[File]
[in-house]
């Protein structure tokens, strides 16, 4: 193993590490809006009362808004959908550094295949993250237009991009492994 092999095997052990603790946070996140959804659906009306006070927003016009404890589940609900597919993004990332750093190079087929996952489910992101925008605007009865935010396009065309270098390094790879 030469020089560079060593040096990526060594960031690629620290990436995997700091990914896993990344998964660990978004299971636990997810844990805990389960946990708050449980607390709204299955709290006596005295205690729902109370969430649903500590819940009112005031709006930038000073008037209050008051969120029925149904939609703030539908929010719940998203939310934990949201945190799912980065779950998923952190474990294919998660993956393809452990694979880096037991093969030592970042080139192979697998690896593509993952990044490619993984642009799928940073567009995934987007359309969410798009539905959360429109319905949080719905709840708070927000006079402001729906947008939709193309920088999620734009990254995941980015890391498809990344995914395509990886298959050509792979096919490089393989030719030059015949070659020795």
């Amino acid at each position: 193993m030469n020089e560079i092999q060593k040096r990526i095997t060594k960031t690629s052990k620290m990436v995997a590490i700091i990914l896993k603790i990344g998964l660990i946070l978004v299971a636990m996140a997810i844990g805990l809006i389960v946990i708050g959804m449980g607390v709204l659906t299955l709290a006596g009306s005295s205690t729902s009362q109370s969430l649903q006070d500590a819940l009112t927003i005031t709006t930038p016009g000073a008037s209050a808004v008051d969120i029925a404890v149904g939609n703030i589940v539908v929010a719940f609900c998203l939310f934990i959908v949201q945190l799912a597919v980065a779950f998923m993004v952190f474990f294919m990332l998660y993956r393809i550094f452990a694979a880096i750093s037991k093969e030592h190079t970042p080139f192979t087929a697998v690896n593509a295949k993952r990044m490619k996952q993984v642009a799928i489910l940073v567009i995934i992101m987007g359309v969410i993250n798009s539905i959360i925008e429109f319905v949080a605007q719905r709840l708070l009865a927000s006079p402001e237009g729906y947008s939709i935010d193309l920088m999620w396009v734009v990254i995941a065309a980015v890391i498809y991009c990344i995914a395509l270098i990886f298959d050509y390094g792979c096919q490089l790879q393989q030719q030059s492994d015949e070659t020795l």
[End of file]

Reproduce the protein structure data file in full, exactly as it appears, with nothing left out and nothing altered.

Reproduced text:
[in-house]
């Protein structure tokens, strides 16, 4: 193993590490809006009362808004959908550094295949993250237009991009492994 092999095997052990603790946070996140959804659906009306006070927003016009404890589940609900597919993004990332750093190079087929996952489910992101925008605007009865935010396009065309270098390094790879 030469020089560079060593040096990526060594960031690629620290990436995997700091990914896993990344998964660990978004299971636990997810844990805990389960946990708050449980607390709204299955709290006596005295205690729902109370969430649903500590819940009112005031709006930038000073008037209050008051969120029925149904939609703030539908929010719940998203939310934990949201945190799912980065779950998923952190474990294919998660993956393809452990694979880096037991093969030592970042080139192979697998690896593509993952990044490619993984642009799928940073567009995934987007359309969410798009539905959360429109319905949080719905709840708070927000006079402001729906947008939709193309920088999620734009990254995941980015890391498809990344995914395509990886298959050509792979096919490089393989030719030059015949070659020795």
């Amino acid at each position: 193993m030469n020089e560079i092999q060593k040096r990526i095997t060594k960031t690629s052990k620290m990436v995997a590490i700091i990914l896993k603790i990344g998964l660990i946070l978004v299971a636990m996140a997810i844990g805990l809006i389960v946990i708050g959804m449980g607390v709204l659906t299955l709290a006596g009306s005295s205690t729902s009362q109370s969430l649903q006070d500590a819940l009112t927003i005031t709006t930038p016009g000073a008037s209050a808004v008051d969120i029925a404890v149904g939609n703030i589940v539908v929010a719940f609900c998203l939310f934990i959908v949201q945190l799912a597919v980065a779950f998923m993004v952190f474990f294919m990332l998660y993956r393809i550094f452990a694979a880096i750093s037991k093969e030592h190079t970042p080139f192979t087929a697998v690896n593509a295949k993952r990044m490619k996952q993984v642009a799928i489910l940073v567009i995934i992101m987007g359309v969410i993250n798009s539905i959360i925008e429109f319905v949080a605007q719905r709840l708070l009865a927000s006079p402001e237009g729906y947008s939709i935010d193309l920088m999620w396009v734009v990254i995941a065309a980015v890391i498809y991009c990344i995914a395509l270098i990886f298959d050509y390094g792979c096919q490089l790879q393989q030719q030059s492994d015949e070659t020795l």